one green planet
one green planet

Kamilo Beach on Hawaii’s Big Island is often called “Plastic Beach,” because of the excessive amount of garbage on the beach. Much of the trash is thought to be from the Great Pacific Garbage Patch.

According to the Guardian, activists are concerned that the garbage on the beach harms marine life and water quality. Groups work to try to clean up the estimated 15-20 tons of plastic that wash up annually.

Hawaiian natives spoke to the publication about the change of the area over the past 30 years. Roger Bialas has spearfished the waters around the Big Island said of the changes, before pollution “It was like swimming in an aquarium. Every color of fish you could think of.” Now Bialas sees “food wrappers, shopping bags,” and says his skin feels dirty sometimes after being in the ocean. Rosalyn “Roz” Ku‘uleimomi Rubio Dias Concepcion said of the change, “I’ve definitely seen an increase in plastic washing up on shore since I’ve started, and I would have to say in the last three to four years it’s become more of an issue.”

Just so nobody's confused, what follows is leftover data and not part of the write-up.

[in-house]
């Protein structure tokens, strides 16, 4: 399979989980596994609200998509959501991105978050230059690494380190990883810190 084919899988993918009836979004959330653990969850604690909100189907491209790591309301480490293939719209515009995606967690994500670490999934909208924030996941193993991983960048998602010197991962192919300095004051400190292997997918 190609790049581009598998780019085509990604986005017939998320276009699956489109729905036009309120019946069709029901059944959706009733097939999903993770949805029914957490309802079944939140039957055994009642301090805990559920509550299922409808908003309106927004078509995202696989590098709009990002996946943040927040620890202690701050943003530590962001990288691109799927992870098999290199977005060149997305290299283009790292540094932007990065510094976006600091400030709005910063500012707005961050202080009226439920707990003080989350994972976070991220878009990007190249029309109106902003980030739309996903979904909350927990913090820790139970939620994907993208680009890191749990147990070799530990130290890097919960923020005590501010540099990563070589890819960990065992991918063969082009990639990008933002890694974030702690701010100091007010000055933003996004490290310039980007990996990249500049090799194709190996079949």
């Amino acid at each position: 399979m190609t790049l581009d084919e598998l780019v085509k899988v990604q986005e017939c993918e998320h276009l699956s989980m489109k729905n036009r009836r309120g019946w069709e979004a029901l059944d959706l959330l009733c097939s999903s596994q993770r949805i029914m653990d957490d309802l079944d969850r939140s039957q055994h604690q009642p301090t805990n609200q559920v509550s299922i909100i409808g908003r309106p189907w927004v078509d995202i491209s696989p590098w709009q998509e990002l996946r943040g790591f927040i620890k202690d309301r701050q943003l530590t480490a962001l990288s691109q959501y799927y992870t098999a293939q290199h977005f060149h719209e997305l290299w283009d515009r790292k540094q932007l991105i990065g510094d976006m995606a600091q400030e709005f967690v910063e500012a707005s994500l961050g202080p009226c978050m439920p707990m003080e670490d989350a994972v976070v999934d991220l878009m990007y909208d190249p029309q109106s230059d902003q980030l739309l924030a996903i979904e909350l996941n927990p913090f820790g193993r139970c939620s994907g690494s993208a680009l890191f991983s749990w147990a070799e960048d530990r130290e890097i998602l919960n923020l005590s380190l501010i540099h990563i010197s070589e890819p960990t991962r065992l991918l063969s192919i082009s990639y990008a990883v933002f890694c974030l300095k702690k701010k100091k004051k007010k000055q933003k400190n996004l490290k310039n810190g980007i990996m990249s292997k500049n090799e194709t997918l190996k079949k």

Twelve mechanical engineering students developed a giant vacuum-like contraption to help clean up Kamilo Beach. Called Hoola One, It works to suck sands and debris from the beach, including microplastics. According to the Guardian, the machine picked up 230 pounds of microplastics in a few days. See video footage of the Hoola One:

Hawaii has been working hard to reduce plastic on the islands, Honolulu recently passed a strict plastic ban that included single-use food containers.  The state’s landfills are reaching capacity as the governments search for options to take care of trash.

Read more about plastic on beaches, including the Midway Atoll and on an island in England. There are products you may be using or habits you may have that contribute to plastic pollution. Learn more about how the use of Teabags, Cotton Swabs, Laundry, Contact Lenses, Glitter and Sheet Masks pollute our oceans so you can make more informed decisions going forward. There are also numerous simple actions and switches that can help cut plastic out of our lives including, making your own cosmetics, shampoo, toothpaste, soap, household cleaners, using mason jars, reusable bags/bottles/straws, and avoiding microbeads!

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